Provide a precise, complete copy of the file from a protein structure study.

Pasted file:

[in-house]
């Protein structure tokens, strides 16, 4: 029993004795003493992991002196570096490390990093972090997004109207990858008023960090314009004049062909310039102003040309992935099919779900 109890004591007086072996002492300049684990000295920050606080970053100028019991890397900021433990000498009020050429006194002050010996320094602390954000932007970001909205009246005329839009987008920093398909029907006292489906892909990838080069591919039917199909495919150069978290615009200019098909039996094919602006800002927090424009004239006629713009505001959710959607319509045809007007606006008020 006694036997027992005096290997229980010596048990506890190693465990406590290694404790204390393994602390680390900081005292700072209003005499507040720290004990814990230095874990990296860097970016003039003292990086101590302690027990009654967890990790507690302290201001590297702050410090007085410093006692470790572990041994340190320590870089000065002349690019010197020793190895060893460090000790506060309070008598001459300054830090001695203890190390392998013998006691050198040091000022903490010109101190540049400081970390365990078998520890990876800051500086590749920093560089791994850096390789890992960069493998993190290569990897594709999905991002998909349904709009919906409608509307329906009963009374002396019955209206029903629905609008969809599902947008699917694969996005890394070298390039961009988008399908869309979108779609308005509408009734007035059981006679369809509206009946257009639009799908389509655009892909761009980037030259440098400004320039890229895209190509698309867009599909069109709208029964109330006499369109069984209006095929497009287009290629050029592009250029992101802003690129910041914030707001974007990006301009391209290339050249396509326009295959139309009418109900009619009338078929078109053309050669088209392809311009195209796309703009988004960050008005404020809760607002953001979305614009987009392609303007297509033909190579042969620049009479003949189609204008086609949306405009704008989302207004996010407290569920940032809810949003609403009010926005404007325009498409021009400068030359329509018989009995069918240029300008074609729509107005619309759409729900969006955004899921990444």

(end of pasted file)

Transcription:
[in-house]
């Protein structure tokens, strides 16, 4: 029993004795003493992991002196570096490390990093972090997004109207990858008023960090314009004049062909310039102003040309992935099919779900 109890004591007086072996002492300049684990000295920050606080970053100028019991890397900021433990000498009020050429006194002050010996320094602390954000932007970001909205009246005329839009987008920093398909029907006292489906892909990838080069591919039917199909495919150069978290615009200019098909039996094919602006800002927090424009004239006629713009505001959710959607319509045809007007606006008020 006694036997027992005096290997229980010596048990506890190693465990406590290694404790204390393994602390680390900081005292700072209003005499507040720290004990814990230095874990990296860097970016003039003292990086101590302690027990009654967890990790507690302290201001590297702050410090007085410093006692470790572990041994340190320590870089000065002349690019010197020793190895060893460090000790506060309070008598001459300054830090001695203890190390392998013998006691050198040091000022903490010109101190540049400081970390365990078998520890990876800051500086590749920093560089791994850096390789890992960069493998993190290569990897594709999905991002998909349904709009919906409608509307329906009963009374002396019955209206029903629905609008969809599902947008699917694969996005890394070298390039961009988008399908869309979108779609308005509408009734007035059981006679369809509206009946257009639009799908389509655009892909761009980037030259440098400004320039890229895209190509698309867009599909069109709208029964109330006499369109069984209006095929497009287009290629050029592009250029992101802003690129910041914030707001974007990006301009391209290339050249396509326009295959139309009418109900009619009338078929078109053309050669088209392809311009195209796309703009988004960050008005404020809760607002953001979305614009987009392609303007297509033909190579042969620049009479003949189609204008086609949306405009704008989302207004996010407290569920940032809810949003609403009010926005404007325009498409021009400068030359329509018989009995069918240029300008074609729509107005619309759409729900969006955004899921990444």